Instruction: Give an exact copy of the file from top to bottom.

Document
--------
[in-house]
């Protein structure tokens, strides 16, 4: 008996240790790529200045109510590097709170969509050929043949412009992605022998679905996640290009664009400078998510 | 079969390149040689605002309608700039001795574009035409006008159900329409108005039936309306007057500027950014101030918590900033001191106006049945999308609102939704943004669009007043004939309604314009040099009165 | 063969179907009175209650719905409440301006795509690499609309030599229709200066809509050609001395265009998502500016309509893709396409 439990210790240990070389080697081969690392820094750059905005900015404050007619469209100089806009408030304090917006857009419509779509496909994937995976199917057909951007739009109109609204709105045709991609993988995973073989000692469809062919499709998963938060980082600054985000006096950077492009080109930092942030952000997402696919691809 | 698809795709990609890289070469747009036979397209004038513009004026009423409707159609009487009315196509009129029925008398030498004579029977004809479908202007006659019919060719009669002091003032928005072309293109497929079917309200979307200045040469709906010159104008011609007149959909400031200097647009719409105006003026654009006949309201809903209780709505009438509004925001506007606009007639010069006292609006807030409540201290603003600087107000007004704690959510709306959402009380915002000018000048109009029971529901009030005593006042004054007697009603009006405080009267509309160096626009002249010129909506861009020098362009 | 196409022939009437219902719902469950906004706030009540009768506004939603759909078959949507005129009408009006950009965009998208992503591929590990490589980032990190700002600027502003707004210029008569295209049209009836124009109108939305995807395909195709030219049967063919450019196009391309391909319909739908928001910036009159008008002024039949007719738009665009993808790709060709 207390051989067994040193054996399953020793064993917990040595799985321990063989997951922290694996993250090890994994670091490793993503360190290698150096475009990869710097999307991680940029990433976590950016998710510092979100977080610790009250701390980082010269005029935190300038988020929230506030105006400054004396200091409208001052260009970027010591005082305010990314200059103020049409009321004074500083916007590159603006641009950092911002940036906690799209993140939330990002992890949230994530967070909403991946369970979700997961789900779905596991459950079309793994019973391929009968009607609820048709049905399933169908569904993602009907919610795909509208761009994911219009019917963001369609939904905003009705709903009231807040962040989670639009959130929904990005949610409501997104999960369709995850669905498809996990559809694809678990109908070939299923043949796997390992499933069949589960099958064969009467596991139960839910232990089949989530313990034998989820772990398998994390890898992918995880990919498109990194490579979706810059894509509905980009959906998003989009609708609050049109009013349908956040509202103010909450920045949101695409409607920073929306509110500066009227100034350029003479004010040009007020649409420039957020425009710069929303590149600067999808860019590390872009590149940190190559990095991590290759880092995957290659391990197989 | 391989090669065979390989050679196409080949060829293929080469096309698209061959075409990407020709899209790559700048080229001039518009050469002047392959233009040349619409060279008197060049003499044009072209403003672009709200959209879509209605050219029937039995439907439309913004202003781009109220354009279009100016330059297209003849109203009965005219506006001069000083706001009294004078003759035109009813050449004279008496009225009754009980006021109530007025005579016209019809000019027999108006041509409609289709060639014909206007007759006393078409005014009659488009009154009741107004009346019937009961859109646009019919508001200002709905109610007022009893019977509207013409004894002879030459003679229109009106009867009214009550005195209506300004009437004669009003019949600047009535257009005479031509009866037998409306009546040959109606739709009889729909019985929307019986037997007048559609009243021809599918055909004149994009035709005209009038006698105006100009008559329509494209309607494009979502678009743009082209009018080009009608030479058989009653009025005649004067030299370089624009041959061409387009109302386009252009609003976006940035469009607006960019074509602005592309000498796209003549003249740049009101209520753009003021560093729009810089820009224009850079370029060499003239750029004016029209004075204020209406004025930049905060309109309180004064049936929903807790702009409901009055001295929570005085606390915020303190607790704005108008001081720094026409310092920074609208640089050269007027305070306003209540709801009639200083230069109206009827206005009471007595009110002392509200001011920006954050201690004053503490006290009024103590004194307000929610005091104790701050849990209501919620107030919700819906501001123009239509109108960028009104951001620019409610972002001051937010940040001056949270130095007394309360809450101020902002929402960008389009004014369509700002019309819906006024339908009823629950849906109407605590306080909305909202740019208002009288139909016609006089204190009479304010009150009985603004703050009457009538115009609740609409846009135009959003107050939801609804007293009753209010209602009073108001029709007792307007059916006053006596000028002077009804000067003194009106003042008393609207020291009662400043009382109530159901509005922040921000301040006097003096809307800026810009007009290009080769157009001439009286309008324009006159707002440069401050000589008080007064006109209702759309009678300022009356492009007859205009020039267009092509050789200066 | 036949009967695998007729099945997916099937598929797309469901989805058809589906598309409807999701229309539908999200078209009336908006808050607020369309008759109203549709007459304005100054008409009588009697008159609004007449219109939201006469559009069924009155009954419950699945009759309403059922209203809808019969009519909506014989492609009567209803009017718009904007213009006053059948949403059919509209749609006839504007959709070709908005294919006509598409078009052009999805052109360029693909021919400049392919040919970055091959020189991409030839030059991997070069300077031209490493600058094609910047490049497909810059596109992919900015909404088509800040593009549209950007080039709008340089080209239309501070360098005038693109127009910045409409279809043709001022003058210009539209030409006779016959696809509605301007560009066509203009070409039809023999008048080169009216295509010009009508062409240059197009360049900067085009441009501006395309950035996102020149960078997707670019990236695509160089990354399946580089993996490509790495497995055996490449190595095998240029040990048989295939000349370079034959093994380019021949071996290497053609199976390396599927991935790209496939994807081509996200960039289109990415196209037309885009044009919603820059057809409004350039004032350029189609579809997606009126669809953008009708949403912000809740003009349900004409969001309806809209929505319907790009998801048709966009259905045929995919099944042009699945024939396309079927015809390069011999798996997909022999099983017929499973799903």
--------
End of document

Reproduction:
[in-house]
């Protein structure tokens, strides 16, 4: 008996240790790529200045109510590097709170969509050929043949412009992605022998679905996640290009664009400078998510 | 079969390149040689605002309608700039001795574009035409006008159900329409108005039936309306007057500027950014101030918590900033001191106006049945999308609102939704943004669009007043004939309604314009040099009165 | 063969179907009175209650719905409440301006795509690499609309030599229709200066809509050609001395265009998502500016309509893709396409 439990210790240990070389080697081969690392820094750059905005900015404050007619469209100089806009408030304090917006857009419509779509496909994937995976199917057909951007739009109109609204709105045709991609993988995973073989000692469809062919499709998963938060980082600054985000006096950077492009080109930092942030952000997402696919691809 | 698809795709990609890289070469747009036979397209004038513009004026009423409707159609009487009315196509009129029925008398030498004579029977004809479908202007006659019919060719009669002091003032928005072309293109497929079917309200979307200045040469709906010159104008011609007149959909400031200097647009719409105006003026654009006949309201809903209780709505009438509004925001506007606009007639010069006292609006807030409540201290603003600087107000007004704690959510709306959402009380915002000018000048109009029971529901009030005593006042004054007697009603009006405080009267509309160096626009002249010129909506861009020098362009 | 196409022939009437219902719902469950906004706030009540009768506004939603759909078959949507005129009408009006950009965009998208992503591929590990490589980032990190700002600027502003707004210029008569295209049209009836124009109108939305995807395909195709030219049967063919450019196009391309391909319909739908928001910036009159008008002024039949007719738009665009993808790709060709 207390051989067994040193054996399953020793064993917990040595799985321990063989997951922290694996993250090890994994670091490793993503360190290698150096475009990869710097999307991680940029990433976590950016998710510092979100977080610790009250701390980082010269005029935190300038988020929230506030105006400054004396200091409208001052260009970027010591005082305010990314200059103020049409009321004074500083916007590159603006641009950092911002940036906690799209993140939330990002992890949230994530967070909403991946369970979700997961789900779905596991459950079309793994019973391929009968009607609820048709049905399933169908569904993602009907919610795909509208761009994911219009019917963001369609939904905003009705709903009231807040962040989670639009959130929904990005949610409501997104999960369709995850669905498809996990559809694809678990109908070939299923043949796997390992499933069949589960099958064969009467596991139960839910232990089949989530313990034998989820772990398998994390890898992918995880990919498109990194490579979706810059894509509905980009959906998003989009609708609050049109009013349908956040509202103010909450920045949101695409409607920073929306509110500066009227100034350029003479004010040009007020649409420039957020425009710069929303590149600067999808860019590390872009590149940190190559990095991590290759880092995957290659391990197989 | 391989090669065979390989050679196409080949060829293929080469096309698209061959075409990407020709899209790559700048080229001039518009050469002047392959233009040349619409060279008197060049003499044009072209403003672009709200959209879509209605050219029937039995439907439309913004202003781009109220354009279009100016330059297209003849109203009965005219506006001069000083706001009294004078003759035109009813050449004279008496009225009754009980006021109530007025005579016209019809000019027999108006041509409609289709060639014909206007007759006393078409005014009659488009009154009741107004009346019937009961859109646009019919508001200002709905109610007022009893019977509207013409004894002879030459003679229109009106009867009214009550005195209506300004009437004669009003019949600047009535257009005479031509009866037998409306009546040959109606739709009889729909019985929307019986037997007048559609009243021809599918055909004149994009035709005209009038006698105006100009008559329509494209309607494009979502678009743009082209009018080009009608030479058989009653009025005649004067030299370089624009041959061409387009109302386009252009609003976006940035469009607006960019074509602005592309000498796209003549003249740049009101209520753009003021560093729009810089820009224009850079370029060499003239750029004016029209004075204020209406004025930049905060309109309180004064049936929903807790702009409901009055001295929570005085606390915020303190607790704005108008001081720094026409310092920074609208640089050269007027305070306003209540709801009639200083230069109206009827206005009471007595009110002392509200001011920006954050201690004053503490006290009024103590004194307000929610005091104790701050849990209501919620107030919700819906501001123009239509109108960028009104951001620019409610972002001051937010940040001056949270130095007394309360809450101020902002929402960008389009004014369509700002019309819906006024339908009823629950849906109407605590306080909305909202740019208002009288139909016609006089204190009479304010009150009985603004703050009457009538115009609740609409846009135009959003107050939801609804007293009753209010209602009073108001029709007792307007059916006053006596000028002077009804000067003194009106003042008393609207020291009662400043009382109530159901509005922040921000301040006097003096809307800026810009007009290009080769157009001439009286309008324009006159707002440069401050000589008080007064006109209702759309009678300022009356492009007859205009020039267009092509050789200066 | 036949009967695998007729099945997916099937598929797309469901989805058809589906598309409807999701229309539908999200078209009336908006808050607020369309008759109203549709007459304005100054008409009588009697008159609004007449219109939201006469559009069924009155009954419950699945009759309403059922209203809808019969009519909506014989492609009567209803009017718009904007213009006053059948949403059919509209749609006839504007959709070709908005294919006509598409078009052009999805052109360029693909021919400049392919040919970055091959020189991409030839030059991997070069300077031209490493600058094609910047490049497909810059596109992919900015909404088509800040593009549209950007080039709008340089080209239309501070360098005038693109127009910045409409279809043709001022003058210009539209030409006779016959696809509605301007560009066509203009070409039809023999008048080169009216295509010009009508062409240059197009360049900067085009441009501006395309950035996102020149960078997707670019990236695509160089990354399946580089993996490509790495497995055996490449190595095998240029040990048989295939000349370079034959093994380019021949071996290497053609199976390396599927991935790209496939994807081509996200960039289109990415196209037309885009044009919603820059057809409004350039004032350029189609579809997606009126669809953008009708949403912000809740003009349900004409969001309806809209929505319907790009998801048709966009259905045929995919099944042009699945024939396309079927015809390069011999798996997909022999099983017929499973799903």